A brief history of special operations, from Panama to the war on terror.
At the cutting edge of the U.S. military’s campaigns against al-Qaeda and its offshoots over the past 14 years has been an organization still unused to the spotlight. Born from the wreckage of the United States’s failed attempt to rescue its hostages in Iran in 1980, Joint Special Operations Command was created to provide a standing headquarters that could run similar operations in the future. But although JSOC (pronounced “jay-sock”) had grown significantly in its first two decades, on September 11, 2001, it remained a fringe presence on the U.S. military scene, with a narrowly circumscribed set of responsibilities that included short-term counterterrorist missions, operations to secure weapons of mass destruction, and very little else.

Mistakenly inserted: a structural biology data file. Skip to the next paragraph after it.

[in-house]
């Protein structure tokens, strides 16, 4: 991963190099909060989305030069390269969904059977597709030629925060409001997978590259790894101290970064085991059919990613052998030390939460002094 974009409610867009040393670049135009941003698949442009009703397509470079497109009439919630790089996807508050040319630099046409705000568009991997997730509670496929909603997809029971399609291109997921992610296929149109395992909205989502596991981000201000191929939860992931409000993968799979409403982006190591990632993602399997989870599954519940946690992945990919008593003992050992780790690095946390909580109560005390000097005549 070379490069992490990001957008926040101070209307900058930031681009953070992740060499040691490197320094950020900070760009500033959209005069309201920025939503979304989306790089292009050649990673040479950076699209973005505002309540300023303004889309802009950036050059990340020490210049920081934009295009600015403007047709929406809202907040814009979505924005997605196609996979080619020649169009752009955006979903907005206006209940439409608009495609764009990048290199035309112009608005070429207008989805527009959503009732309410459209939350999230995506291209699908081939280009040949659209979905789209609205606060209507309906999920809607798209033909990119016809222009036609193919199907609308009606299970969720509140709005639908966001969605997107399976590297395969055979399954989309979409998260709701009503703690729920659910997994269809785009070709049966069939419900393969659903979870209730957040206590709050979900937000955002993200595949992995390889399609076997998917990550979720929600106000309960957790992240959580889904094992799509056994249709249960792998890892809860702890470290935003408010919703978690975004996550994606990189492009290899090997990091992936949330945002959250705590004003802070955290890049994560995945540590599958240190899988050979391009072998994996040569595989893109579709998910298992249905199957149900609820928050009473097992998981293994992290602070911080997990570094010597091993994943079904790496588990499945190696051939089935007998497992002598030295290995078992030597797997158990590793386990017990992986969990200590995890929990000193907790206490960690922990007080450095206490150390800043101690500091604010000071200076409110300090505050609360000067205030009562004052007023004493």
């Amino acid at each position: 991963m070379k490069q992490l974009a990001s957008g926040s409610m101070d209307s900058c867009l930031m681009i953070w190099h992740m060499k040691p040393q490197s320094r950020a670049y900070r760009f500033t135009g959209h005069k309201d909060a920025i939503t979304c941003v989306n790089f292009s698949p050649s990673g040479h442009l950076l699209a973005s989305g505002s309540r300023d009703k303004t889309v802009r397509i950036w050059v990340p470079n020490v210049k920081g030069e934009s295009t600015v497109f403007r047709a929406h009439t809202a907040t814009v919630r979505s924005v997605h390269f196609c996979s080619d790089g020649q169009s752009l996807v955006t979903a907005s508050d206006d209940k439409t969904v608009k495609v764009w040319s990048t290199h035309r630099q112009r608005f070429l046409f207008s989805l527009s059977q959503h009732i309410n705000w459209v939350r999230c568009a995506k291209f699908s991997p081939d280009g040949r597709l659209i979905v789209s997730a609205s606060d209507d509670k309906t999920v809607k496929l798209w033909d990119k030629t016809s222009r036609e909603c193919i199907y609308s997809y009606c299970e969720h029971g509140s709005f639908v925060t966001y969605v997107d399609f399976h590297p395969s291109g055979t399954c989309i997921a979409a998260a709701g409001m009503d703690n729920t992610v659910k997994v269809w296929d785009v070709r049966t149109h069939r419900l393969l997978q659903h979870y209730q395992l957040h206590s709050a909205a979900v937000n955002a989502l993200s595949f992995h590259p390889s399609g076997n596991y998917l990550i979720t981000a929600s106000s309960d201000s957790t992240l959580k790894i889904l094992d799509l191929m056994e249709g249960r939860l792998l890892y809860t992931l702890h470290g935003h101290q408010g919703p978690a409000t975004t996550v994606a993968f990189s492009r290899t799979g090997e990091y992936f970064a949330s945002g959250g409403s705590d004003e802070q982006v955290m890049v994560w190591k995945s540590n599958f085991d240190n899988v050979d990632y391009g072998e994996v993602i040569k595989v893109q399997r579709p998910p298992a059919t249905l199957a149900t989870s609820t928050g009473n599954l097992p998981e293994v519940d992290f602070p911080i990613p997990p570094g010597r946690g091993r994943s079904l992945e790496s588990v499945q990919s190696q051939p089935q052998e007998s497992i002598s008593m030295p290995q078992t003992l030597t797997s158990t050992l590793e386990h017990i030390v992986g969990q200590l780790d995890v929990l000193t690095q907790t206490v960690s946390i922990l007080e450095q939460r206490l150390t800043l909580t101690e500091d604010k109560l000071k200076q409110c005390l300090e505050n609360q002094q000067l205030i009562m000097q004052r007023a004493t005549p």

Since then, however, as the United States has grappled with an interconnected web of Islamist terror networks around the world, uniformed and civilian leaders have increasingly relied on one JSOC specialty in particular: its proficiency at the “manhunt,” the most famous recent example of which was the May 2011 raid that killed Osama bin Laden. But it is a skill the command has been honing, at some cost, for most of its history, and it is one that has become central to the current U.S. campaign against ISIS. In that sense, JSOC’s history says a great deal about America’s future in the Middle East.